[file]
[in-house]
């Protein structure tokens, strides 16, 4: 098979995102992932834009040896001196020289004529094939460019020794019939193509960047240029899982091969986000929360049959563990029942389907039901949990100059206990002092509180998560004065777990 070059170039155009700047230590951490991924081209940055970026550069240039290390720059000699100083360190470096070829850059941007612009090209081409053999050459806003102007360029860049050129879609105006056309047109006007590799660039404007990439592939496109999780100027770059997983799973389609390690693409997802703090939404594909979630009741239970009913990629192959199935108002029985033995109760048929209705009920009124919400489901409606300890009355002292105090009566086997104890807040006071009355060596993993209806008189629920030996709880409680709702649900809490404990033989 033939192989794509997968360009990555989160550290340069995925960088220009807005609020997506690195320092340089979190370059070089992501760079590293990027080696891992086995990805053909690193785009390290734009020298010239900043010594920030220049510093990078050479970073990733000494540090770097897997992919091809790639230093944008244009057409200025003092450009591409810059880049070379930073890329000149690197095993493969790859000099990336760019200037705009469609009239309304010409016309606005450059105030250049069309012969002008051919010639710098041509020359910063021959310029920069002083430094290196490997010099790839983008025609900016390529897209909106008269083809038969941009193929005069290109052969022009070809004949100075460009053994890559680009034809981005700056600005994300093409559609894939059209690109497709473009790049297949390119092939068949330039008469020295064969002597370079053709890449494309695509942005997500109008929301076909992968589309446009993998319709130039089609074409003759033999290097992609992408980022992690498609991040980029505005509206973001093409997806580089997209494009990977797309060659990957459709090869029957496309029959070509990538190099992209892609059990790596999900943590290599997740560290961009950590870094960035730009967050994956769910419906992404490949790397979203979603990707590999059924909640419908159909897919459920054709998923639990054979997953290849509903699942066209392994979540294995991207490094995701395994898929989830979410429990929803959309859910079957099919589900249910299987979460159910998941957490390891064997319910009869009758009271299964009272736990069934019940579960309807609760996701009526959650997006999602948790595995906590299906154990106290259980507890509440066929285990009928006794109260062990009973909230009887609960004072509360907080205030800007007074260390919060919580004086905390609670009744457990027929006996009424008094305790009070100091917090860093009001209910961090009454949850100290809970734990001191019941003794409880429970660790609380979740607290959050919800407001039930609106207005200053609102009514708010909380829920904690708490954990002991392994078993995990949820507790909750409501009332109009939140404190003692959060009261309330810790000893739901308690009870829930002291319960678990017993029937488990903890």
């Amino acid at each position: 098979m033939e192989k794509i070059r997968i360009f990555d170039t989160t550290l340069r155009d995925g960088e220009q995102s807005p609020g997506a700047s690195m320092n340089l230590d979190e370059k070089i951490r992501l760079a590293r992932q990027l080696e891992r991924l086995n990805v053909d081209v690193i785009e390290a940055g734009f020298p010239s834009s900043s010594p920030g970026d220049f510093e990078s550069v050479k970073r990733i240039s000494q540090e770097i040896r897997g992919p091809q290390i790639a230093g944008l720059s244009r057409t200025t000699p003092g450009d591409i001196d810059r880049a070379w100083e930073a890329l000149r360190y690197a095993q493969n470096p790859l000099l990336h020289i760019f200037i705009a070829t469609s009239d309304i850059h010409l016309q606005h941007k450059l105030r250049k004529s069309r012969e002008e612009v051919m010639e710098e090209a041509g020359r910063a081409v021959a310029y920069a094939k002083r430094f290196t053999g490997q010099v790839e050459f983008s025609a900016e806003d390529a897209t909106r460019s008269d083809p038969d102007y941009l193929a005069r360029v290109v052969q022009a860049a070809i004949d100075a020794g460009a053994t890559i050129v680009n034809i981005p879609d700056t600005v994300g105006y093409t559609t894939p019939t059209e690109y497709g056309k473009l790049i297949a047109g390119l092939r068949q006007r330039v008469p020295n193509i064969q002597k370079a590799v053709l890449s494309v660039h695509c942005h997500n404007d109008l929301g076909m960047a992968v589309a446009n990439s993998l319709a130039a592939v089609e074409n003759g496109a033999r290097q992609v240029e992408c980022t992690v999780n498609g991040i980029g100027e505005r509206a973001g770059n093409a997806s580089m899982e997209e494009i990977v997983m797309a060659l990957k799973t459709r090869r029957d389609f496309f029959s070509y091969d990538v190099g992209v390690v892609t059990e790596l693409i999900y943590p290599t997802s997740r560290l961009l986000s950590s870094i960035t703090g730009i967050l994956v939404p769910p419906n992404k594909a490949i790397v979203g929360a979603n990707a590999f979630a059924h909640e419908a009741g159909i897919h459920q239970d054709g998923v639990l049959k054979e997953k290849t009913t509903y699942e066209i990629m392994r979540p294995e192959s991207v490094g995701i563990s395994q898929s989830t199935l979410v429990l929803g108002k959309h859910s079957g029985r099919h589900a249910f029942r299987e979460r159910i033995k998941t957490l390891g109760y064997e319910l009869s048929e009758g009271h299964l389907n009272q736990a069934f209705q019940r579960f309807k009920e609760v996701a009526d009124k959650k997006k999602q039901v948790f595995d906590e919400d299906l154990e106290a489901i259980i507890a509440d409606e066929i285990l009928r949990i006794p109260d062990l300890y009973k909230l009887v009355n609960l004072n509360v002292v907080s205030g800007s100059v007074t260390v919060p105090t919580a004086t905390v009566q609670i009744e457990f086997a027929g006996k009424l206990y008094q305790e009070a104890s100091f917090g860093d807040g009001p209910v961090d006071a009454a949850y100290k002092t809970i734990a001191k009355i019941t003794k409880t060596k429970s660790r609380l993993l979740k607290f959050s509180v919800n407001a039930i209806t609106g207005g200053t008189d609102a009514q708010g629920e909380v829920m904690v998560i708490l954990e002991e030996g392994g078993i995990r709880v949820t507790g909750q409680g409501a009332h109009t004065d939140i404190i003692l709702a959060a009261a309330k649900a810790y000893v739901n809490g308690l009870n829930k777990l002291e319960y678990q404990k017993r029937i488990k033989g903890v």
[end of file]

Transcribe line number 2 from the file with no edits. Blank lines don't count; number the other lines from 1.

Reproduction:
């Protein structure tokens, strides 16, 4: 098979995102992932834009040896001196020289004529094939460019020794019939193509960047240029899982091969986000929360049959563990029942389907039901949990100059206990002092509180998560004065777990 070059170039155009700047230590951490991924081209940055970026550069240039290390720059000699100083360190470096070829850059941007612009090209081409053999050459806003102007360029860049050129879609105006056309047109006007590799660039404007990439592939496109999780100027770059997983799973389609390690693409997802703090939404594909979630009741239970009913990629192959199935108002029985033995109760048929209705009920009124919400489901409606300890009355002292105090009566086997104890807040006071009355060596993993209806008189629920030996709880409680709702649900809490404990033989 033939192989794509997968360009990555989160550290340069995925960088220009807005609020997506690195320092340089979190370059070089992501760079590293990027080696891992086995990805053909690193785009390290734009020298010239900043010594920030220049510093990078050479970073990733000494540090770097897997992919091809790639230093944008244009057409200025003092450009591409810059880049070379930073890329000149690197095993493969790859000099990336760019200037705009469609009239309304010409016309606005450059105030250049069309012969002008051919010639710098041509020359910063021959310029920069002083430094290196490997010099790839983008025609900016390529897209909106008269083809038969941009193929005069290109052969022009070809004949100075460009053994890559680009034809981005700056600005994300093409559609894939059209690109497709473009790049297949390119092939068949330039008469020295064969002597370079053709890449494309695509942005997500109008929301076909992968589309446009993998319709130039089609074409003759033999290097992609992408980022992690498609991040980029505005509206973001093409997806580089997209494009990977797309060659990957459709090869029957496309029959070509990538190099992209892609059990790596999900943590290599997740560290961009950590870094960035730009967050994956769910419906992404490949790397979203979603990707590999059924909640419908159909897919459920054709998923639990054979997953290849509903699942066209392994979540294995991207490094995701395994898929989830979410429990929803959309859910079957099919589900249910299987979460159910998941957490390891064997319910009869009758009271299964009272736990069934019940579960309807609760996701009526959650997006999602948790595995906590299906154990106290259980507890509440066929285990009928006794109260062990009973909230009887609960004072509360907080205030800007007074260390919060919580004086905390609670009744457990027929006996009424008094305790009070100091917090860093009001209910961090009454949850100290809970734990001191019941003794409880429970660790609380979740607290959050919800407001039930609106207005200053609102009514708010909380829920904690708490954990002991392994078993995990949820507790909750409501009332109009939140404190003692959060009261309330810790000893739901308690009870829930002291319960678990017993029937488990903890």